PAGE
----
The business of medical lab work is not for the faint of heart. It’s expensive, complicated, technologically sophisticated, and most importantly, extremely sensitive in terms of personal data – in fact, a citizen’s medical records are about as personal as you can get. Yet there’s one more aspect that we need due diligence on: laws and legal opinions. Our industry has been closely following the American Clinical Laboratory Association (ACLA) v. Azar suit closely. The suit claims that U.S. Department of Health and Human Services (HHS) is unlawfully implementing the 2014 Medicare legislation, jeopardizing patients access to critical lab services. (Azar would be Alex Azar, Secretary of HHS.)
In September of 2018, XIFIN reported on the initial disappointing opinion from the U.S. District Court for the District of Columbia where the court dismissed the case, citing “lack of subject matter jurisdiction.” But luckily for us, our trade association did more than just express disappointment; they fought on. XIFIN reported the results, excerpted here:
Recently, the DC Court of Appeals determined that federal courts do in fact “have jurisdiction to decide the merits of a challenge to the federal government’s administration of the Protecting Access to Medicare Act (PAMA).” This ruling will result in the ACLA vs. Azar case being sent back to the DC District Court to determine if the decision from HHS/CMS to exclude hospital outreach labs from the first private payer payment survey, used to set Medicare CLFs rates for 2018-2020, was a violation of PAMA.
In response to this appeal ruling, ACLA President, Julie Khani, issued the following statement:
“We strongly commend the Court of Appeals’ decision and are very encouraged that it recognizes that ACLA is entitled to challenge the harmful regulatory overreach by the HHS Secretary in his implementation of the PAMA. HHS’s continued flawed data collection process poses a direct challenge to the rule of law and PAMA’s intent to support a sustainable, market-based laboratory market for millions of seniors. On behalf of those who have already seen the consequences of this painful overreach, we urge the District Court to act quickly to rule on the merits of ACLA’s case.”
While this ruling can be viewed as a win for ACLA that will add pressure to HHS and CMS to negotiate for a settlement, it is likely that HHS will request a rehearing and push back the resolution of this lawsuit. In the meantime, ACLA urges Congress “to immediately halt the data reporting process and allow time to ensure that HHS is implementing PAMA in the right way.”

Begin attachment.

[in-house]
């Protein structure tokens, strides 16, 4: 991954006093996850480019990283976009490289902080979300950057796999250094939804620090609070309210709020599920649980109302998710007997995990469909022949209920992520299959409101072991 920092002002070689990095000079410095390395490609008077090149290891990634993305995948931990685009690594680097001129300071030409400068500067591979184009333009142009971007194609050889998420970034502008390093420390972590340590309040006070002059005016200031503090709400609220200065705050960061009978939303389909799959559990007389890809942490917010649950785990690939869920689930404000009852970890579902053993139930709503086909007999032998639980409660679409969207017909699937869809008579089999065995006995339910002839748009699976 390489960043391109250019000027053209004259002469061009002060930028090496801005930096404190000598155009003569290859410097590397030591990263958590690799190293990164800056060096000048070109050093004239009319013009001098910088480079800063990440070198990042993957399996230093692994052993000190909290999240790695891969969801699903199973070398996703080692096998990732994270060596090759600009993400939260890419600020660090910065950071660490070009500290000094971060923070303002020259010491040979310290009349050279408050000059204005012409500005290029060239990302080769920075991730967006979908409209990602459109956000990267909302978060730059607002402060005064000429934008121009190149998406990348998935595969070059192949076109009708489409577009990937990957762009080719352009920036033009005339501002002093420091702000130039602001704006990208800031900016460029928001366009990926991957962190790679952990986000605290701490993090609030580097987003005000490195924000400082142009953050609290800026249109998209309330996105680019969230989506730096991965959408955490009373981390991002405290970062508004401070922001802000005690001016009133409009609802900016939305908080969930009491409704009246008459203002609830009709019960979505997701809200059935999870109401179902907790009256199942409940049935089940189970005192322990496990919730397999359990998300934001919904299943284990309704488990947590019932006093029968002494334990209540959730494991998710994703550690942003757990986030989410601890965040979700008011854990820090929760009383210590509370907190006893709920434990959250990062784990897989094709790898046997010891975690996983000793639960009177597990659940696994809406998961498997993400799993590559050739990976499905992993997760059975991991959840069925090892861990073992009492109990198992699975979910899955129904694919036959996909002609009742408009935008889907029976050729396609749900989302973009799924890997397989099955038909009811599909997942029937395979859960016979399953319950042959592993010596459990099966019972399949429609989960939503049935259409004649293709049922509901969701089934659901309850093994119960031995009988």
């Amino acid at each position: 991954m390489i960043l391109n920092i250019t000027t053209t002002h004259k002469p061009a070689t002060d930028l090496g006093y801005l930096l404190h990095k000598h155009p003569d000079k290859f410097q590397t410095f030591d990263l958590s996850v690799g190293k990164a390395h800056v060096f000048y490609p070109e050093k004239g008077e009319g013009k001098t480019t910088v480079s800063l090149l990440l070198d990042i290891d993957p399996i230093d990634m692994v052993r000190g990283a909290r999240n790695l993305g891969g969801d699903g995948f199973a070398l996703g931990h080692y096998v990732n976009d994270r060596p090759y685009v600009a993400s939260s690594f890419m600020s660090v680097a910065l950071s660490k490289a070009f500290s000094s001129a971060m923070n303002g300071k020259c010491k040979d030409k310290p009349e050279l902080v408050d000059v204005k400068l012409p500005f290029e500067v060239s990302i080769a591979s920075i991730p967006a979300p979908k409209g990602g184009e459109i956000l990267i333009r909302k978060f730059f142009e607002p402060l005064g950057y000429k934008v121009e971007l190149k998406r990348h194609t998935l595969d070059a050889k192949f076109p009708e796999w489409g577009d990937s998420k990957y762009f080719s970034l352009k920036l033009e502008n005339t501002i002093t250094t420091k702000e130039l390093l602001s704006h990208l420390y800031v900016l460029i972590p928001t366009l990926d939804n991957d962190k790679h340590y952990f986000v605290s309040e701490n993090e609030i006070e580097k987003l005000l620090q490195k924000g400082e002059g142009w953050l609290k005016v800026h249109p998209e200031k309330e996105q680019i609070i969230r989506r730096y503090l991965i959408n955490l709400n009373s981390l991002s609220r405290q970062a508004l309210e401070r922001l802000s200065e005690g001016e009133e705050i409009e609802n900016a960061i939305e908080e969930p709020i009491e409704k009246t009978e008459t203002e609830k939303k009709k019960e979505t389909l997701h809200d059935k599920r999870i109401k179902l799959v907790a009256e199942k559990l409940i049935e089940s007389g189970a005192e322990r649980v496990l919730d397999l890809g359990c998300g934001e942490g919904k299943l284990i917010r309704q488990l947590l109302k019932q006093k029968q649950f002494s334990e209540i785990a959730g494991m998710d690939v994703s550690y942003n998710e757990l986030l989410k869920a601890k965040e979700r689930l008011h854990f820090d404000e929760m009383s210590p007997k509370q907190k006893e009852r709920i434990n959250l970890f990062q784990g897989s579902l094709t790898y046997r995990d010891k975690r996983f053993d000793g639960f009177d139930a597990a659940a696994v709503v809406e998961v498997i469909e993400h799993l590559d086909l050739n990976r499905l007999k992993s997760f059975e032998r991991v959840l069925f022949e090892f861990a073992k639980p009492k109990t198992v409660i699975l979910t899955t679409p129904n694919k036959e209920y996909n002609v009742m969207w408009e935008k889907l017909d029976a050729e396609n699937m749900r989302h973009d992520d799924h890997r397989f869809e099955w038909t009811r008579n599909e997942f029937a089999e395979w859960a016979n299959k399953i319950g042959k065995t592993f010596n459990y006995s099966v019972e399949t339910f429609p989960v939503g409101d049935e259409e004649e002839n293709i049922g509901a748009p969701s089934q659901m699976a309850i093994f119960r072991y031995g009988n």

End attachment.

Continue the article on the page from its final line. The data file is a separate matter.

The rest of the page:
On July 30, 2019, the ACLA released a statement in response to the U.S. Court of Appeals Ruling and I was particularly interested in this paragraph from that document:
“For data collection, the statute obligates clinical laboratories that participate in the Medicare program to report distinct reimbursement rates they receive from private insurers and requires the Secretary to establish the rules governing that reporting through notice and comment rulemaking. To be sure, the results of that data collection process are used to establish Medicare payment amounts. But the statute’s bifurcated structure supports ACLA’s view that the two provisions and the processes they require are distinct…That the statutory scheme requires private laboratories to report non-Medicare and generally confidential business information (private market rates) to the government on pain of monetary penalties further stands this statutory scheme in sharp contrast to others where the challenged action was found to be intertwined with other agency actions regarding which Congress had barred judicial review.”
Alas … further court action will likely follow, but we all can be hopeful of an eventual victory on this issue. I just want to say, without getting into the politics, that more often than not well-meaning congressional reps and politicians dive into something with good intentions but can end up with rules and laws that do more harm than the intended good. This is especially true for an industry like ours, that requires so much nuanced understanding — something that is difficult, if not impossible, for a politician to fully understand on their own and without years of experience in the industry. That’s why in addition to believing that we all need to continue to follow this and other cases like this closely, it’s most important that we are vocal in making sure there is a complete understanding of all that is involved in the important work we do.
Sometimes, that means explaining it in court.